All MA concentrations require the introductory seminar (HIST 610) and the research seminar (HIST 797). Beyond that, there is some variation. For formal requirements, see Degree Requirements.
We suggest that all MA students consult the MA program director (currently Professor Schrag) prior to choosing a concentration. Once they have settled on a concentration, they should inform the graduate coordinator (currently Ms. Burgess). Once you have declared a concentration, you are free to change to a different one, but it is possible that some courses you have taken for one concentration will not meet the requirements of the new concentration.
Enrichment is our most popular and flexible concentration. Students choose one geographic field (U.S., Europe, or World) and take four courses in that field, distributed by time (in the U.S. or Europe specializations) or place (in world), and one course outside their main geographic field. The remaining three courses are electives, one of which can be taken in a field other than history if the course will complement the student’s historical studies.
Students who concentrate in enrichment follow a number of paths, including doctoral study, applied history, and teaching. However, we do offer other concentrations for students who wish to prepare specifically for one of those paths.
Doctoral programs generally favor applicants with defined research agendas that match the strengths of a particular department. We therefore push predoctoral concentrators to define fields of interest and conduct independent research beyond the research seminar required of all MA students.
Students in the predoctoral concentration take the same mandatory courses (HIST 610 and 797) and the geographic field courses (U.S., Europe, or World) as students in the enrichment track.
They also take two history courses that they use to define a minor field, which can be defined by place (e.g., Atlantic history), theme (e.g., military history) or methodological approach (e.g., digital history).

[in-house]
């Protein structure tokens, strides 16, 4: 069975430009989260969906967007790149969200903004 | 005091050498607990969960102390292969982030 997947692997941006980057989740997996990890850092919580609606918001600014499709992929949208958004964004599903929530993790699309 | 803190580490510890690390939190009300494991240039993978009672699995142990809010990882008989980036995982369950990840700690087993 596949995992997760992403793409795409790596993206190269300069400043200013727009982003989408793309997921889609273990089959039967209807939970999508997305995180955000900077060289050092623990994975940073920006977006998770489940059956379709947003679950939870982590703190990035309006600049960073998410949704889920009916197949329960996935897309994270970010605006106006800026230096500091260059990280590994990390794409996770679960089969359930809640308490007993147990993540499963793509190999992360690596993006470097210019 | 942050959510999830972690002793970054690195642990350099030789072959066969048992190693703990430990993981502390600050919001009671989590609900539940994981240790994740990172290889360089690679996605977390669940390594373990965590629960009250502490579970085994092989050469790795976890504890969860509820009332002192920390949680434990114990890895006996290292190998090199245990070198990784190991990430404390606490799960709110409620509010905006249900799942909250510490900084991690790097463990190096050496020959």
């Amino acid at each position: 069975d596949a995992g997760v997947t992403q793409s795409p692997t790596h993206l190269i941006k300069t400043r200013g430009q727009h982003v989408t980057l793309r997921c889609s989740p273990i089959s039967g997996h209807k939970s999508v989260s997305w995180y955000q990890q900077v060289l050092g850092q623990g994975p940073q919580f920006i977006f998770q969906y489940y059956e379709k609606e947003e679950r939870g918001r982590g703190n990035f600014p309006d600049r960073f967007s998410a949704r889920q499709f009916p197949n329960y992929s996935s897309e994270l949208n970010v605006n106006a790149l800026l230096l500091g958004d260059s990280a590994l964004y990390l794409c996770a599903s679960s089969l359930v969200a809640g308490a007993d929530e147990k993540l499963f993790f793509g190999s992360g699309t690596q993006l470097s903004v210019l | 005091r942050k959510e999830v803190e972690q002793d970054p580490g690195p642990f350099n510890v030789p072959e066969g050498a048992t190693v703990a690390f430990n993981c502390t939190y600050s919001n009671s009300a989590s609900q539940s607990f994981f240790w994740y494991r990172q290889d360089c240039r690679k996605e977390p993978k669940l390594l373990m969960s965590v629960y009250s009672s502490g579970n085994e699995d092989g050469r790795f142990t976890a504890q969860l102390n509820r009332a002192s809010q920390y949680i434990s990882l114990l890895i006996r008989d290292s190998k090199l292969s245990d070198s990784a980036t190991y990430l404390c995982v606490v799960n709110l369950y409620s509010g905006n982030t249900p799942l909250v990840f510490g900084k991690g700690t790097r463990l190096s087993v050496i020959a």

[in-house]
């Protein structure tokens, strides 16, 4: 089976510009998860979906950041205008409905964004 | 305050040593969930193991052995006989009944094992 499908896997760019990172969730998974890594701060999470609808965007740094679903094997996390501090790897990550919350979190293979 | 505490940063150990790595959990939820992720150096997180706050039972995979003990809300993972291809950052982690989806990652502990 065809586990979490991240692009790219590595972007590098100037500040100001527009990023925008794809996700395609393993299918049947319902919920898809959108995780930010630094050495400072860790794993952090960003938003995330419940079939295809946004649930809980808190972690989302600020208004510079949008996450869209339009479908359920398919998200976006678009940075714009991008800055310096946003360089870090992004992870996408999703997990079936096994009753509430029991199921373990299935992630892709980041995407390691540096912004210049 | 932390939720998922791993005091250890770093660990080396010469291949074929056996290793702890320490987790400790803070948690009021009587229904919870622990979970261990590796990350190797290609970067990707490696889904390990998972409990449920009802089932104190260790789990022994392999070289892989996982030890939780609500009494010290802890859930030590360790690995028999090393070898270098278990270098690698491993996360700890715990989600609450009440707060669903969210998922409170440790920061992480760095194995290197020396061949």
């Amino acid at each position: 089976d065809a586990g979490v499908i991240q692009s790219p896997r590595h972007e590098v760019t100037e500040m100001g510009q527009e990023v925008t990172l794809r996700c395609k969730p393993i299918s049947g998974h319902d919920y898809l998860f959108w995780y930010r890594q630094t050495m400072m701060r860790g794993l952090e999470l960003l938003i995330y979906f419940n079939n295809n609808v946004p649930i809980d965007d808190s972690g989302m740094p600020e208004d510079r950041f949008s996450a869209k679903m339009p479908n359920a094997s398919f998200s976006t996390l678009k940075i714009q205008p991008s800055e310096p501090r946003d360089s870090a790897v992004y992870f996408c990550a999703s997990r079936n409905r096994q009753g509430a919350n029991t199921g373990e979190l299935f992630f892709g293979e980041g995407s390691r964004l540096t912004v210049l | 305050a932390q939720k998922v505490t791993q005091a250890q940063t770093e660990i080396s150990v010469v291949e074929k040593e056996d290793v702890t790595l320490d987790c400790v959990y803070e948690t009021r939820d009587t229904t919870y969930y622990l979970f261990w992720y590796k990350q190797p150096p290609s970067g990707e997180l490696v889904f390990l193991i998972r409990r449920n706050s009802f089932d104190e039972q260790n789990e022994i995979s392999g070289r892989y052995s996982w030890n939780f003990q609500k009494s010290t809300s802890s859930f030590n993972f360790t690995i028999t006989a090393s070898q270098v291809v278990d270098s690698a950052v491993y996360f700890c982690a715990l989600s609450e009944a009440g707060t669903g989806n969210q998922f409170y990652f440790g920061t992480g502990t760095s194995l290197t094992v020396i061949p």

For their remaining six credits, students in this concentration may either take a three-credit independent research project (HIST 798) plus a three-credit elective, or a six-credit thesis (HIST 799). Students in the predoctoral track must find a faculty member willing to supervise their independent research. That faculty member is the best person to advise whether to plan the HIST 798 or HIST 799 option. Please note that the HIST 799 option requires meeting university requirements for a thesis committee, enrollment, defense, and deposit. See AP.6 Graduate Policies.
Because HIST 797 is a prerequisite for HIST 798 or 799, students in the predoctoral track must plan to take HIST 797 prior to their final semester in the program.
For more on information, see HIST 798 and HIST 799: Guidance for Students and Instructors , last updated January 9, 2023.
Students in the applied concentration take the same mandatory courses (HIST 610 and 797) and the geographic field courses (U.S., Europe, or World) as students in the enrichment track. They take the remaining 12 credits in applied history, in order to build specific skills expected in the applied-history field.
Because of the applied-history requirements, students in this concentration do not take required or elective reading seminars about the history of regions outside of their major field. For example, if you specialize in U.S. history, a reading course that covers only European history would not count toward degree requirements.
Usually, students take three courses (nine credits) of applied-history coursework (usually history courses numbered 679–699), plus a three-credit internship. Students may choose instead to take two applied courses and a six-credit internship. Students employed in applied-history jobs may take 12 credits of coursework and no internship.